7 Parenting Community for All Parents of Children with How to help your other children cope with your Asperger s child s behaviors Having a child with any type of developmental disabilities can be very stressful for the parents and the siblings of that child. Siblings may often feel embarrassed around peers, frustrated by not having the type of relationship with their sibling that they wanted or expected, and/or angry that the child with Asperger s Syndrome requires so much of the parents time. It is hard enough for parents of the child with Asperger s to understand why their child has this syndrome, much less why they behave the way they do. Teach siblings about Asperger s Syndrome to the extent that they are able to understand. Let them know that it is okay to be frustrated with their sibling who is affected, but it won t help their relationship. Let siblings know what that child needs, again to the extent that they can understand and provide as normal of environment as possible. It is often tempting to coddle the child with developmental disabilities, like Asperger s Syndrome, and expect the other children to do so as well. But, the child with Asperger s Syndrome will benefit and learn social skills from their siblings as well, and they should be entitled to a reasonable amount of sibling rivalry as well as any other child. You don t want to deny the child with Asperger s the typical childhood, which includes fighting over toys and television shows. 7 For Free Weekly Tips on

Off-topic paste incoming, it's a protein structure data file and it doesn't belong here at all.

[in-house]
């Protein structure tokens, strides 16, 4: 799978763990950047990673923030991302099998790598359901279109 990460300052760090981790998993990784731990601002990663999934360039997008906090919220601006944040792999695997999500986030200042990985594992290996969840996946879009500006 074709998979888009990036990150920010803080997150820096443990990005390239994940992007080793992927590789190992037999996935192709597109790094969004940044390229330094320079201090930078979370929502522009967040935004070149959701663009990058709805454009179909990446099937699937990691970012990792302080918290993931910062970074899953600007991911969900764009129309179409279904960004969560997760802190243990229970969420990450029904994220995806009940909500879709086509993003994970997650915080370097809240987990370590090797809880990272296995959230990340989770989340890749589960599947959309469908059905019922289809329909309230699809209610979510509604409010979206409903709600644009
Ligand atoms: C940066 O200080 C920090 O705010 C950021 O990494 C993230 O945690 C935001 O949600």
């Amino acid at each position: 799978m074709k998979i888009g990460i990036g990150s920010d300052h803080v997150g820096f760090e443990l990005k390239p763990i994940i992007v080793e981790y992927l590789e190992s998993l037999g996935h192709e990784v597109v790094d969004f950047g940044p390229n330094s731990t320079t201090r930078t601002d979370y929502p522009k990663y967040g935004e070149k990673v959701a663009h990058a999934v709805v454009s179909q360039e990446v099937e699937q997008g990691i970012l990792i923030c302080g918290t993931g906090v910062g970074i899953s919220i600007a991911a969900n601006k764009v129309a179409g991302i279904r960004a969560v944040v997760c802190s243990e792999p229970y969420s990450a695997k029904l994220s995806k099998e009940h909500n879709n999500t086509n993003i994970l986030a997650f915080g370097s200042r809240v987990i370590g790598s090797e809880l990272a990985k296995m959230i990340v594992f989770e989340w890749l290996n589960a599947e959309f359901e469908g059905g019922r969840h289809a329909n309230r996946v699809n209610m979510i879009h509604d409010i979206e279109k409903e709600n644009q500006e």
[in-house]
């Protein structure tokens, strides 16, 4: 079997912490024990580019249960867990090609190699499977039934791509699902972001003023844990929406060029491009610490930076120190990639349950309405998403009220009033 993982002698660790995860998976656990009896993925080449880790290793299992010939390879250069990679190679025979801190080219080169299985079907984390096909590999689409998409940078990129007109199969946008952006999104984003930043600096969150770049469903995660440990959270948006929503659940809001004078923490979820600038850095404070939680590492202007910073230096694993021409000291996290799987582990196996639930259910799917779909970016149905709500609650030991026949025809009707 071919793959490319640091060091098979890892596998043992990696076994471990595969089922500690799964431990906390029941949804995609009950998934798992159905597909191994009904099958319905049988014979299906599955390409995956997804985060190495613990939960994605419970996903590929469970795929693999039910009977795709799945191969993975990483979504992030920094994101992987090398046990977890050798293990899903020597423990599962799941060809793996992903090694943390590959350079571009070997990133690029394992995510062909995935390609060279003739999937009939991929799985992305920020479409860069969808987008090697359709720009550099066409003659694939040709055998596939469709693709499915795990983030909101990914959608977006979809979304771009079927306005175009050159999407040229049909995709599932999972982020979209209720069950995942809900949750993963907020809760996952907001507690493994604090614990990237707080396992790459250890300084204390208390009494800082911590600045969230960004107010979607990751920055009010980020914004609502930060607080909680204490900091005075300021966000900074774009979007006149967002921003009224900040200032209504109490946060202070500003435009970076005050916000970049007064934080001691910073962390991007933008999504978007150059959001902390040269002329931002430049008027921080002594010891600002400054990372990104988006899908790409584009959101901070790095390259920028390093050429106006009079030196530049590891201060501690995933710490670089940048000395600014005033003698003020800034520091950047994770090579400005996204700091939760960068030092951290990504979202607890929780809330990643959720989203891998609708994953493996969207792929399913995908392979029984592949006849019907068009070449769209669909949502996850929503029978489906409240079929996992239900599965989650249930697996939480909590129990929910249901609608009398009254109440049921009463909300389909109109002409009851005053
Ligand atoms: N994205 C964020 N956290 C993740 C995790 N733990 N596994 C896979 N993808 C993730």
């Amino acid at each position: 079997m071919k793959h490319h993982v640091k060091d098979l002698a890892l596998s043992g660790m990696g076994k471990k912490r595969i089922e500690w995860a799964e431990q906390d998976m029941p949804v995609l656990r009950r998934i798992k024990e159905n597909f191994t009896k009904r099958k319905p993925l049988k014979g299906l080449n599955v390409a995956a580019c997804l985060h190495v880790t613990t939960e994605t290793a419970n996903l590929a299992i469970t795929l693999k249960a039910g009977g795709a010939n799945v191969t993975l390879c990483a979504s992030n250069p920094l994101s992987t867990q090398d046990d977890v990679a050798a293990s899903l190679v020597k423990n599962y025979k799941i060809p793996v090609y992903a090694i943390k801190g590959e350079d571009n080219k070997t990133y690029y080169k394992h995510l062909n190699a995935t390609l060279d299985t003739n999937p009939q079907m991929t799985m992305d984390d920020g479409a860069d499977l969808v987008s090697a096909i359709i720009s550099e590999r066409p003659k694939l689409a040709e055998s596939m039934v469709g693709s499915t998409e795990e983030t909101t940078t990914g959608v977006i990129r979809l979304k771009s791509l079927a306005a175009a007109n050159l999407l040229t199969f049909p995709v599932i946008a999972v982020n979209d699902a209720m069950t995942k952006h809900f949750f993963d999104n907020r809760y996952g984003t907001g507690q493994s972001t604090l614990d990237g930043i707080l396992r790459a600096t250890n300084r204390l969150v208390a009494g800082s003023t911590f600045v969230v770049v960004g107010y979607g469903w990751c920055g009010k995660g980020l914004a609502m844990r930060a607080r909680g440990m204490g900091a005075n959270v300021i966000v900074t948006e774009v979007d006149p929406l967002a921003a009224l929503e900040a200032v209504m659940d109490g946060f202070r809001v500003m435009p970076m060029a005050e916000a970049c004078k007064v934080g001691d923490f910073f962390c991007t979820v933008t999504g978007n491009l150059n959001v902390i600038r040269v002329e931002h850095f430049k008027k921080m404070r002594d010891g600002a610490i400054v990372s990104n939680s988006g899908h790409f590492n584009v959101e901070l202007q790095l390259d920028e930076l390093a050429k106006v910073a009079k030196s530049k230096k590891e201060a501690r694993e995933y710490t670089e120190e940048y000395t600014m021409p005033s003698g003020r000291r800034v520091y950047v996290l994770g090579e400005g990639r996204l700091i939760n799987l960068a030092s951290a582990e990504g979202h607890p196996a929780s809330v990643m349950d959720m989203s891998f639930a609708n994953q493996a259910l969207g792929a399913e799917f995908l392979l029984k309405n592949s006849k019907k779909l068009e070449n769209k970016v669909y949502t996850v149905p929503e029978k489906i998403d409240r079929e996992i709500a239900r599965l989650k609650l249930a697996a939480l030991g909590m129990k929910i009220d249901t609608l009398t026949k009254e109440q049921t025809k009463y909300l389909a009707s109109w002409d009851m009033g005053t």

8 Parenting Community for All Parents of Children with How to teach your friends, relatives and neighbors about your Asperger s child s behaviors The general public, including your relatives, friends, and neighbors, do not know what Asperger s Syndrome is, or how to understand their behavior or deal with it. Teach them. Give them as much information as you can, relative to how much information they are willing to receive. Bombarding them with information they aren t ready to receive will only frustrate them and make them less willing to listen. Meanwhile, continue to provide for your child in the manner that is best for them, increasing every opportunity to treat them as a normal child. The more you can demonstrate normative behavior for the rest of your family, the more likely they are to treat your child as a normal child. If your friends, neighbors, or relatives, are witness to one of your child s bad days, explain why it was a bad day for them and what can be done to lessen those days. Don t be ashamed of your child or their syndrome. It isn t your fault that they have this syndrome and it isn t their fault. It just is. 8 For Free Weekly Tips on